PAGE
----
Growing Pains Snack Foods, Mexican Fare Adding Pounds to Americans

By Ap | St Louis Post-Dispatch (MO), January 17, 1996 | Go to article overview

Growing Pains Snack Foods, Mexican Fare Adding Pounds to Americans


Ap, St Louis Post-Dispatch (MO)


Americans are eating four times as much Mexican food and three times as much popcorn and pretzels as they did two decades ago. We are managing to eat less fat but putting on the pounds anyway.

An Agriculture Department survey of 5,500 Americans in 1994 found that half ate no fruit on a given day. They readily passed up dark green and deep yellow vegetables, despite official advice to eat more. One in three adults was overweight. Children were getting off to a sweet start, switching from milk to soft drinks or apple-based juices.

The survey came out two weeks after the government issued updated guidelines telling people to eat more grains, consume five helpings of fruits and vegetables a day and try to get 30 minutes of moderate exercise daily.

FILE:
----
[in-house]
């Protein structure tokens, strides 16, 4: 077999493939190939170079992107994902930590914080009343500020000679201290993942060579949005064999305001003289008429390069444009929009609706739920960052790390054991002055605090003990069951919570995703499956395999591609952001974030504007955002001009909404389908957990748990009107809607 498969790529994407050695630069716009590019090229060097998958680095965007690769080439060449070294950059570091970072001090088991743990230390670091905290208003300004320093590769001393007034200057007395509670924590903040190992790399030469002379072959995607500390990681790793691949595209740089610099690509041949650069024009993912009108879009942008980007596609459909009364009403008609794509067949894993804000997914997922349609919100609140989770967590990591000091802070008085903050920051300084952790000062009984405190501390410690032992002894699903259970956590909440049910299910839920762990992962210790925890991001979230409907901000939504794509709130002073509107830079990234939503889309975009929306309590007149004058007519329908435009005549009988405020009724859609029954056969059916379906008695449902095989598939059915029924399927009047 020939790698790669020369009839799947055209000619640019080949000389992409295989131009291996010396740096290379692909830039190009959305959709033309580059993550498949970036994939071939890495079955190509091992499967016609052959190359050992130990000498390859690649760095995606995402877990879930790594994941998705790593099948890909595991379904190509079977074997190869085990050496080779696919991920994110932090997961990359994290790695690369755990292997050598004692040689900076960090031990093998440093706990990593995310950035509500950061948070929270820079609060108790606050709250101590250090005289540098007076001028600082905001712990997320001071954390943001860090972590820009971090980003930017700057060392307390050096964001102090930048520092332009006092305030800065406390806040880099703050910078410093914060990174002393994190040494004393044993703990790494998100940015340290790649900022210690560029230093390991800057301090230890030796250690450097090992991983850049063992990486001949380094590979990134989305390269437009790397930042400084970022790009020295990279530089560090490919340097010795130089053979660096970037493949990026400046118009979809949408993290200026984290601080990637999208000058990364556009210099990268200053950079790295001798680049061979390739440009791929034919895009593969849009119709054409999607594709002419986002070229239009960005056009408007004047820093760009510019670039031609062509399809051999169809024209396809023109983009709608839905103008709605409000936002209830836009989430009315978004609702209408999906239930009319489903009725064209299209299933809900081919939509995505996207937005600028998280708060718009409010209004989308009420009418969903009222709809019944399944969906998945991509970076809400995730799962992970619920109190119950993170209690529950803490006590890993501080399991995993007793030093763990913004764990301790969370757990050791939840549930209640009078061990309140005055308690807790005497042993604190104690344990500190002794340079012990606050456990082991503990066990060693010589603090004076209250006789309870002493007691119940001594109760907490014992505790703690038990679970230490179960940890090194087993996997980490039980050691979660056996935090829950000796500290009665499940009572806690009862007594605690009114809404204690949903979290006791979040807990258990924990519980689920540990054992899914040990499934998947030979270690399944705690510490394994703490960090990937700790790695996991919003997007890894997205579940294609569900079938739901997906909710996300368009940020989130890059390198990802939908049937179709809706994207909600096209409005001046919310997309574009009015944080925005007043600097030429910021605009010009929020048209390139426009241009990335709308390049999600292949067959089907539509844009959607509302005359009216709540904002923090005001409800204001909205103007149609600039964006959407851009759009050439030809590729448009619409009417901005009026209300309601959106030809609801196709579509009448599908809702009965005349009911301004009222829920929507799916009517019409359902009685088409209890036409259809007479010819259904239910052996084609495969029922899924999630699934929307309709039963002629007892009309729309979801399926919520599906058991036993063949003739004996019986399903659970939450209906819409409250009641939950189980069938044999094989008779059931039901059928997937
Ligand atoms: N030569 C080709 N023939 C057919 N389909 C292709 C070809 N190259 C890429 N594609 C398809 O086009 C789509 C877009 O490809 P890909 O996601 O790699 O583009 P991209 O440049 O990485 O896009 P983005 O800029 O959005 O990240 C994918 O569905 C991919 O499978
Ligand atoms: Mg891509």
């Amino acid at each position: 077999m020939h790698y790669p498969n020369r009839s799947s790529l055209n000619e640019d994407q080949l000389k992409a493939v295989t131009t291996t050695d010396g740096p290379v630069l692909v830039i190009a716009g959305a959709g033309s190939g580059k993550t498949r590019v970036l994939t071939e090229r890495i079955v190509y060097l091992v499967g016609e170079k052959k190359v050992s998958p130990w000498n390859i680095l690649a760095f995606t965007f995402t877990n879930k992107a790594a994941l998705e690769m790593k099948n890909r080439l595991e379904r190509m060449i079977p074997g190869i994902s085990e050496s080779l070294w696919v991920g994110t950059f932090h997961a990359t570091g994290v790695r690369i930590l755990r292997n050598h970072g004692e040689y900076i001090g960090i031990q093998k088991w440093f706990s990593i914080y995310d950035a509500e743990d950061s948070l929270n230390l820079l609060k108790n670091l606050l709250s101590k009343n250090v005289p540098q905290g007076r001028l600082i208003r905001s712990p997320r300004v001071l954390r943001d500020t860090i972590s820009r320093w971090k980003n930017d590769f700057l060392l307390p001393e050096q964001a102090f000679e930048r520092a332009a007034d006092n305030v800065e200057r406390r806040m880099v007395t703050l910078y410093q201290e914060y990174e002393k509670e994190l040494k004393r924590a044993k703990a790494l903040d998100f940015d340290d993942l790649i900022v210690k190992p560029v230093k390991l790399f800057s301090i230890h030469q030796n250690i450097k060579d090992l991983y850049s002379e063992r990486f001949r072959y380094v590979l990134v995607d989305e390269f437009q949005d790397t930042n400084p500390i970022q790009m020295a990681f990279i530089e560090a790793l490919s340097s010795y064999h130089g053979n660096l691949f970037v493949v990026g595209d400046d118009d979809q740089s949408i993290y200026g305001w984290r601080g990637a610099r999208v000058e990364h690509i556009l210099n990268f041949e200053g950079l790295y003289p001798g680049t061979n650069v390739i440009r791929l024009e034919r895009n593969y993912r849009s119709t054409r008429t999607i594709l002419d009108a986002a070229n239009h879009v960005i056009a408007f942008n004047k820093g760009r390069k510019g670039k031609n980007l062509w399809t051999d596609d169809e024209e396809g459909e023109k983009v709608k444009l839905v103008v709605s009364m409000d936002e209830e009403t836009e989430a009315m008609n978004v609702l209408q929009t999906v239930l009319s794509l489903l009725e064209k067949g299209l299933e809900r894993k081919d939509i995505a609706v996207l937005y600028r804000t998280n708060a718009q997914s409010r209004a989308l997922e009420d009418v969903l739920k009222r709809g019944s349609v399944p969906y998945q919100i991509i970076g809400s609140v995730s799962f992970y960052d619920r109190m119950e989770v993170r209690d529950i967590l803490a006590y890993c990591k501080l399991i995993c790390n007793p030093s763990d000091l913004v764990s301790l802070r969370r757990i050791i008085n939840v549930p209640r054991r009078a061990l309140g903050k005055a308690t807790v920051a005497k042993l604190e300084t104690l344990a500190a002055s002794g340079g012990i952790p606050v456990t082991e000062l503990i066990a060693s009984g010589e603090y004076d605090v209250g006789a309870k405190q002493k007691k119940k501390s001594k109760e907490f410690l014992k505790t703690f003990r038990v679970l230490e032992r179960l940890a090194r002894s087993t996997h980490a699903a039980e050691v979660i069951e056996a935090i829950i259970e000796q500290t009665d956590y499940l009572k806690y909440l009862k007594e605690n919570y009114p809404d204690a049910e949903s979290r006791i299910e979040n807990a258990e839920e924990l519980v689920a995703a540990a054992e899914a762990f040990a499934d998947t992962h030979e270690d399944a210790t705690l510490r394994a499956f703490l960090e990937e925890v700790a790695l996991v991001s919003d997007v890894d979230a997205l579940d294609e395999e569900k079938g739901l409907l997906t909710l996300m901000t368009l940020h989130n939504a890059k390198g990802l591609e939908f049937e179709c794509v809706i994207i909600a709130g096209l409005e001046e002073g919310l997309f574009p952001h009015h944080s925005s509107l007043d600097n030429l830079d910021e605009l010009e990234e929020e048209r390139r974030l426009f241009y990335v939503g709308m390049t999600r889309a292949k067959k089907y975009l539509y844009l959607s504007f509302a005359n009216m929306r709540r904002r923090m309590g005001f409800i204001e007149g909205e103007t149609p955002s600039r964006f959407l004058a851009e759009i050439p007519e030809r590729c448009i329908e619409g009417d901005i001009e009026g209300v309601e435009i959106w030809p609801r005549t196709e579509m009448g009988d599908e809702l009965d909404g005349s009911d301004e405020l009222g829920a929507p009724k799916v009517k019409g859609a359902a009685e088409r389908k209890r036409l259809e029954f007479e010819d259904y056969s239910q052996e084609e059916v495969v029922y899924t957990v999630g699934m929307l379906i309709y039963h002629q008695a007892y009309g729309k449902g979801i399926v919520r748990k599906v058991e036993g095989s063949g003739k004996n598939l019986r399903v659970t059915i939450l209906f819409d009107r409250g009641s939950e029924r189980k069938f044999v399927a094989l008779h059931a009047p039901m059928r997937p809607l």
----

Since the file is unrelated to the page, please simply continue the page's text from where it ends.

Americans did report eating twice as much grain - with a great deal in the form of pizzas, lasagna and ethnic foods, such as Mexican fare, and lots of snacks. Ethnic foods included low-fat items such as salsa and rice, or fattier ones such as refried beans.

The reported tripling in snack foods such as crackers, popcorn and pretzels astonished even the industry.

"Wow!" said Jane Schultz of the Snack Foods Association, based in Alexandria, Va. The industry estimates that the average American ate 22 pounds of salty snacks in 1994, up from 17.5 pounds in 1988.

The most progress came in the fat department, where the message to lower consumption has been around the longest. Americans got 33 percent of their calories from fat in 1994, down from 40 percent in 1977-1978, but still above the recommended 30 percent.

Two-thirds of adults got more than the limit for all fats. Nearly as many got more than their limit for saturated fat, set at 10 percent of daily calories. …

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